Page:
March 22, 1864
Skirmish at Langley's Plantation
Issaquena County, Miss
Report of Major William S. Aken, Fifty-first U. S. Colored Infantry
Camp Fifty-First Regiment U. S. Infantry (Colored)
Goodrich's Landing, La., March 26, 1864
I have the honor to submit the following report of an expedition sent out under my command from this point on the 22nd instant: I embarked with three companies of the Fifty-first U. S. Infantry (colored), and one company of the Sixty-sixth U. S. Infantry (colored), at about 4 p. m. on that day, on board a tug lying at this place, with instructions from Colonel Frohock to attempt the capture of a party of guerrillas said to be raiding the plantations on the Mississippi side of the river, 5 miles below this point. Immediately upon debarking I marched into the country back of the river 2 1/2 miles to Dr. Langley's plantation, where I expected to find the enemy, arriving there about 6 p. m.
While on the march, about dusk, I discovered a force coming toward me on the road, and I immediately threw my men in ambush behind a house and back of the levee, and awaited their approach. The enemy had a few men in advance, with the main force in the rear, driving between 40 and 50 mules and a wagon loaded with provisions and stores, just captured from a plantation leased by Slater and Perkins. As they came in front my men fired and killed the man in advance, who appeared to be an officer, and also a negro guide, and wounded 4 or 5 others. The remainder wheeled and broke in confusion, retreating into the woods.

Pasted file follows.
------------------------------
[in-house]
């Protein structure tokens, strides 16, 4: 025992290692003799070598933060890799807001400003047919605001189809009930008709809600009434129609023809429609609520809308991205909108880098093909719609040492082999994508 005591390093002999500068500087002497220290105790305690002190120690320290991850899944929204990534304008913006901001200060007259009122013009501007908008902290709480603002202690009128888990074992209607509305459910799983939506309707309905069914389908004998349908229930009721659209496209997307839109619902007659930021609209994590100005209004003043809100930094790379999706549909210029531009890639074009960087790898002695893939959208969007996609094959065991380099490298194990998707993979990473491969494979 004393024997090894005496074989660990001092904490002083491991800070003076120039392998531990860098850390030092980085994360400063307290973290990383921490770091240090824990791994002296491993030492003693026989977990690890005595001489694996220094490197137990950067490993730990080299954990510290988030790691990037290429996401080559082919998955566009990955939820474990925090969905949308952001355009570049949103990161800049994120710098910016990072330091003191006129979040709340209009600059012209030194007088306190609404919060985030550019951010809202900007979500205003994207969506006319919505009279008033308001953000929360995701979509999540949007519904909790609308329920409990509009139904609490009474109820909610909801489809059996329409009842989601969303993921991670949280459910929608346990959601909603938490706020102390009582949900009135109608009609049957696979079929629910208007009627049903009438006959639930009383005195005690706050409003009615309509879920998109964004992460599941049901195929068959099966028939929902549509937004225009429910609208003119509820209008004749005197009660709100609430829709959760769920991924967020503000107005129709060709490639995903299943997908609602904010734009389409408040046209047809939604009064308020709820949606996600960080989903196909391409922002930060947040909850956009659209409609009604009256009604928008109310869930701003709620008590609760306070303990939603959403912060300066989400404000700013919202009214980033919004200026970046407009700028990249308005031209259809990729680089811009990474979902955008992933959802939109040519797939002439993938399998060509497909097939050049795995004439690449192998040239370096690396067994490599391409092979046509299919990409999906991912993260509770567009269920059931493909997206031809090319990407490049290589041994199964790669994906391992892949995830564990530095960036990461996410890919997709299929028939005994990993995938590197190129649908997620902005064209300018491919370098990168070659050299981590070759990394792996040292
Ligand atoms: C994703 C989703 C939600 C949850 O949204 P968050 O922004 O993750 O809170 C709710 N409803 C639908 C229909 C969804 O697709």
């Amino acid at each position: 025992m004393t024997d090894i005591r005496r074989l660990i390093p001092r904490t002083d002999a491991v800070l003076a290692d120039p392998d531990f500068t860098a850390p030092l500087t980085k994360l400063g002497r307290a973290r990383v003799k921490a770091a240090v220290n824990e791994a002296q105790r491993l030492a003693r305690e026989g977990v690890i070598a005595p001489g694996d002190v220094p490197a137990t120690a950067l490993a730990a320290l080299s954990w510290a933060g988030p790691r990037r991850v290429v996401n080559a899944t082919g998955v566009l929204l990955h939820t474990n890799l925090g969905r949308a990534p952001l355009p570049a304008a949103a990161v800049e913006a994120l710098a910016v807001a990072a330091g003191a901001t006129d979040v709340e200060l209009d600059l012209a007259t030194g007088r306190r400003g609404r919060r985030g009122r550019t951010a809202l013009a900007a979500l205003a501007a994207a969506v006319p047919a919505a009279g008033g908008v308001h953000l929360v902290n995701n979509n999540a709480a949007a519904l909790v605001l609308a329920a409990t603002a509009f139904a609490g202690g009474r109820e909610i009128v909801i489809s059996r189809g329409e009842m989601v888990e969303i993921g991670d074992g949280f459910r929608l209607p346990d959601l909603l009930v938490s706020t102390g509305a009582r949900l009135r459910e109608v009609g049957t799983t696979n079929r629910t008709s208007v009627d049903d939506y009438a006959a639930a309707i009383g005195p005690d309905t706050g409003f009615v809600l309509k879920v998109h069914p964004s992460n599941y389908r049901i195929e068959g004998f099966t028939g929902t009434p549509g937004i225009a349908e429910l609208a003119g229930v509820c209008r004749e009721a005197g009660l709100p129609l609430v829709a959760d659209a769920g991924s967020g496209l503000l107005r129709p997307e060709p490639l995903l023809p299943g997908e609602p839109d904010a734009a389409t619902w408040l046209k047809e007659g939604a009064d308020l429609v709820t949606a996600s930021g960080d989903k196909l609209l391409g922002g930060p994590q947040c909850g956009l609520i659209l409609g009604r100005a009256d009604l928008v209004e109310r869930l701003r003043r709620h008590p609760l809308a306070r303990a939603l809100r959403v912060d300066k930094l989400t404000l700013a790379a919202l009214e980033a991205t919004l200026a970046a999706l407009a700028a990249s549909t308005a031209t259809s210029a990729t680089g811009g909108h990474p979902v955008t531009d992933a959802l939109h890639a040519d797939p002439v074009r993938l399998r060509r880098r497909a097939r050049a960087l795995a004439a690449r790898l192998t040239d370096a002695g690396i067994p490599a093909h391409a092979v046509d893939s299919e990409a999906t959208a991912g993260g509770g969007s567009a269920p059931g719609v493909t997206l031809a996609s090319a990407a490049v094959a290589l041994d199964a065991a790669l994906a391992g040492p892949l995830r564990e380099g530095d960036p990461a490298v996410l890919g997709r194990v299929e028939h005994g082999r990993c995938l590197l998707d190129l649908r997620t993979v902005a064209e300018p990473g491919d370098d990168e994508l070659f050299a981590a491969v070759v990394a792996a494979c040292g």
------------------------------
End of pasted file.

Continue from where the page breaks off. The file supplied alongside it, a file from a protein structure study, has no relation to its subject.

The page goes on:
Owing to the hastiness of one of my men in firing before ordered, the surprise was not as complete as could have been wished. I captured all the mules and provisions, which I returned to the owners, took 4 horses belonging to the enemy, 1 Sharps carbine, and 2 colt revolvers. Three shotguns were also captured, but were so injured as to be worthless.
After the affray I deployed one company as skirmishers and started in pursuit, for a mile or more, when, darkens coming on, I encamped for the night.
At daybreak in the morning I started on my return, and, marching 8 miles to a point opposite Goodrich's Landing, returned to camp about 9 a. m. on the 24th instant. The captured horses I was obliged to leave on the other side of the river for the want of transportation across.
William S. Aken,
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